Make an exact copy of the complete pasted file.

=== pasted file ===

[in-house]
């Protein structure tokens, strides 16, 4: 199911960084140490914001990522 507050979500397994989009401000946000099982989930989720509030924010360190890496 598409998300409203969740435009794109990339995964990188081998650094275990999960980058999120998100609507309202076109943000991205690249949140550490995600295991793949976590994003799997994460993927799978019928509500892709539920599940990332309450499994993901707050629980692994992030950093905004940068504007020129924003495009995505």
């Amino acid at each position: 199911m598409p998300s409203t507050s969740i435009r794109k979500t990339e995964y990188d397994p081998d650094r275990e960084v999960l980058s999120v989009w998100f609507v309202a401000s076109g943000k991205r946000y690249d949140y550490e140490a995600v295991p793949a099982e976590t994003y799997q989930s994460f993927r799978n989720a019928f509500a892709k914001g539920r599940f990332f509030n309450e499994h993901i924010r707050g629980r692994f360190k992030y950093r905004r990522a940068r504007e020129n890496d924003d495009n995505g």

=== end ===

[in-house]
């Protein structure tokens, strides 16, 4: 199911960084140490914001990522 507050979500397994989009401000946000099982989930989720509030924010360190890496 598409998300409203969740435009794109990339995964990188081998650094275990999960980058999120998100609507309202076109943000991205690249949140550490995600295991793949976590994003799997994460993927799978019928509500892709539920599940990332309450499994993901707050629980692994992030950093905004940068504007020129924003495009995505």
């Amino acid at each position: 199911m598409p998300s409203t507050s969740i435009r794109k979500t990339e995964y990188d397994p081998d650094r275990e960084v999960l980058s999120v989009w998100f609507v309202a401000s076109g943000k991205r946000y690249d949140y550490e140490a995600v295991p793949a099982e976590t994003y799997q989930s994460f993927r799978n989720a019928f509500a892709k914001g539920r599940f990332f509030n309450e499994h993901i924010r707050g629980r692994f360190k992030y950093r905004r990522a940068r504007e020129n890496d924003d495009n995505g």